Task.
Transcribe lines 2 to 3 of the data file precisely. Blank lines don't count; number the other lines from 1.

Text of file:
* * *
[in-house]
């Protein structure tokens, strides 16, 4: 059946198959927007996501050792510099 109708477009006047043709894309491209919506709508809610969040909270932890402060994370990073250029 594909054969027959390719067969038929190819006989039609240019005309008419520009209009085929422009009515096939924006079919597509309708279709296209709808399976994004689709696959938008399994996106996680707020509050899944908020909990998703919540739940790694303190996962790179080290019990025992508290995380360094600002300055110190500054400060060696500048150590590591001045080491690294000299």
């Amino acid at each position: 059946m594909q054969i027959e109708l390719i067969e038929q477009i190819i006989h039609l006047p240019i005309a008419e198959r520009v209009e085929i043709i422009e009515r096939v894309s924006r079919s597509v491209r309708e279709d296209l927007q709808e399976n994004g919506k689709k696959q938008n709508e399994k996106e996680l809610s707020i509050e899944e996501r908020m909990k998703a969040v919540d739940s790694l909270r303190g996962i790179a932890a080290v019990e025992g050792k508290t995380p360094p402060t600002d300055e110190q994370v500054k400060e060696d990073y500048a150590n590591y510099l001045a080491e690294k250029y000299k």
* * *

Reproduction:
């Protein structure tokens, strides 16, 4: 059946198959927007996501050792510099 109708477009006047043709894309491209919506709508809610969040909270932890402060994370990073250029 594909054969027959390719067969038929190819006989039609240019005309008419520009209009085929422009009515096939924006079919597509309708279709296209709808399976994004689709696959938008399994996106996680707020509050899944908020909990998703919540739940790694303190996962790179080290019990025992508290995380360094600002300055110190500054400060060696500048150590590591001045080491690294000299």
């Amino acid at each position: 059946m594909q054969i027959e109708l390719i067969e038929q477009i190819i006989h039609l006047p240019i005309a008419e198959r520009v209009e085929i043709i422009e009515r096939v894309s924006r079919s597509v491209r309708e279709d296209l927007q709808e399976n994004g919506k689709k696959q938008n709508e399994k996106e996680l809610s707020i509050e899944e996501r908020m909990k998703a969040v919540d739940s790694l909270r303190g996962i790179a932890a080290v019990e025992g050792k508290t995380p360094p402060t600002d300055e110190q994370v500054k400060e060696d990073y500048a150590n590591y510099l001045a080491e690294k250029y000299k």